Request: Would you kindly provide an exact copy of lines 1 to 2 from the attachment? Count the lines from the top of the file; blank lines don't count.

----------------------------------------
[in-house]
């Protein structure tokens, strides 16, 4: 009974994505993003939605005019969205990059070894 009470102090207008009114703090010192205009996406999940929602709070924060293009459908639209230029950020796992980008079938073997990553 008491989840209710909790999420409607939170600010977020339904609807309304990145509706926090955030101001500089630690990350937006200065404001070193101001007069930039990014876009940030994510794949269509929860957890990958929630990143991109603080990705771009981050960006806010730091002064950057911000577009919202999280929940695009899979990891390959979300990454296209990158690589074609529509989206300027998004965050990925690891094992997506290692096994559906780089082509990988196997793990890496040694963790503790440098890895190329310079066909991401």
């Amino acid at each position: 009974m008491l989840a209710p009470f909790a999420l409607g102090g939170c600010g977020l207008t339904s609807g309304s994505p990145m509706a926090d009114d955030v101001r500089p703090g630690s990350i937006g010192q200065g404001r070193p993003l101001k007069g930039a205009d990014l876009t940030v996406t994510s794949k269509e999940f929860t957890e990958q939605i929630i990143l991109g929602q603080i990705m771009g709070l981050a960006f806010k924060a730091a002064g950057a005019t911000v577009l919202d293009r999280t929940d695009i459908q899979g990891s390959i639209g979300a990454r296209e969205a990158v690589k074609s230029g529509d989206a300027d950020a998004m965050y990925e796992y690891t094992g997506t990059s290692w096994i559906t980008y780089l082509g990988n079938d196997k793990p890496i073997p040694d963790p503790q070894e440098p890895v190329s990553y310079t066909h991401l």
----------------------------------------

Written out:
[in-house]
């Protein structure tokens, strides 16, 4: 009974994505993003939605005019969205990059070894 009470102090207008009114703090010192205009996406999940929602709070924060293009459908639209230029950020796992980008079938073997990553 008491989840209710909790999420409607939170600010977020339904609807309304990145509706926090955030101001500089630690990350937006200065404001070193101001007069930039990014876009940030994510794949269509929860957890990958929630990143991109603080990705771009981050960006806010730091002064950057911000577009919202999280929940695009899979990891390959979300990454296209990158690589074609529509989206300027998004965050990925690891094992997506290692096994559906780089082509990988196997793990890496040694963790503790440098890895190329310079066909991401």